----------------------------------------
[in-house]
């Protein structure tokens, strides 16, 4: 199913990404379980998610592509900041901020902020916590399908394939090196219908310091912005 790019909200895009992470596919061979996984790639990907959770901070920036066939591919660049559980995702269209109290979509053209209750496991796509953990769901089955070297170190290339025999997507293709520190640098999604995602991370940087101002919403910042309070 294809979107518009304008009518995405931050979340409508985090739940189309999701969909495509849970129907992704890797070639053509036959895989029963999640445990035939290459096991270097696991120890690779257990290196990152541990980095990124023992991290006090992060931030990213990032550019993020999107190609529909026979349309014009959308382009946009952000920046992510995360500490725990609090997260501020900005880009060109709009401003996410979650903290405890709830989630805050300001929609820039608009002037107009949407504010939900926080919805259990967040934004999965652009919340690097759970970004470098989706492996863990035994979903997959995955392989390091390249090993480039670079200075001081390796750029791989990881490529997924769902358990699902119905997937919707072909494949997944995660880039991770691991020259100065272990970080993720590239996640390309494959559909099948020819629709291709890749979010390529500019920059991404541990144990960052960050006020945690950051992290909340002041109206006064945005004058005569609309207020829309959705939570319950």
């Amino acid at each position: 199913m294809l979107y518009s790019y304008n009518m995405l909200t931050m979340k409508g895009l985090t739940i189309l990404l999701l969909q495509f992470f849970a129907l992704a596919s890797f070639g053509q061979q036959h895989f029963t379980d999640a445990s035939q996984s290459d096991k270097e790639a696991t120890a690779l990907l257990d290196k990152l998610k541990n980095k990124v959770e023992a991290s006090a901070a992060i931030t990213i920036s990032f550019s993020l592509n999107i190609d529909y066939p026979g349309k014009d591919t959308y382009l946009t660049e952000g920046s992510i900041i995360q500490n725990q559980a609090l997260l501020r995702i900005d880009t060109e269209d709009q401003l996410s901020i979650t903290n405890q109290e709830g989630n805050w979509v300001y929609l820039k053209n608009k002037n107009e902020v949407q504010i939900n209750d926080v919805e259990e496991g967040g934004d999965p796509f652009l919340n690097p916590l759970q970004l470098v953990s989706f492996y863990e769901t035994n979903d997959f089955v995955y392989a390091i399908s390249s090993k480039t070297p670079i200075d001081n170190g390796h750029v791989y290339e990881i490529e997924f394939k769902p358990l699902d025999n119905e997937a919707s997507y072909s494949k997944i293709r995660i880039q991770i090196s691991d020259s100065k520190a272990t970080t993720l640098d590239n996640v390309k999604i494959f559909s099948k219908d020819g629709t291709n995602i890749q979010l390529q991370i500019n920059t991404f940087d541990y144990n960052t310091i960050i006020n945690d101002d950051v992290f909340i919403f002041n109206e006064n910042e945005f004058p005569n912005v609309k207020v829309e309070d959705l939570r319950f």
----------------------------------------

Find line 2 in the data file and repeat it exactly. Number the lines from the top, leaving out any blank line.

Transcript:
């Protein structure tokens, strides 16, 4: 199913990404379980998610592509900041901020902020916590399908394939090196219908310091912005 790019909200895009992470596919061979996984790639990907959770901070920036066939591919660049559980995702269209109290979509053209209750496991796509953990769901089955070297170190290339025999997507293709520190640098999604995602991370940087101002919403910042309070 294809979107518009304008009518995405931050979340409508985090739940189309999701969909495509849970129907992704890797070639053509036959895989029963999640445990035939290459096991270097696991120890690779257990290196990152541990980095990124023992991290006090992060931030990213990032550019993020999107190609529909026979349309014009959308382009946009952000920046992510995360500490725990609090997260501020900005880009060109709009401003996410979650903290405890709830989630805050300001929609820039608009002037107009949407504010939900926080919805259990967040934004999965652009919340690097759970970004470098989706492996863990035994979903997959995955392989390091390249090993480039670079200075001081390796750029791989990881490529997924769902358990699902119905997937919707072909494949997944995660880039991770691991020259100065272990970080993720590239996640390309494959559909099948020819629709291709890749979010390529500019920059991404541990144990960052960050006020945690950051992290909340002041109206006064945005004058005569609309207020829309959705939570319950």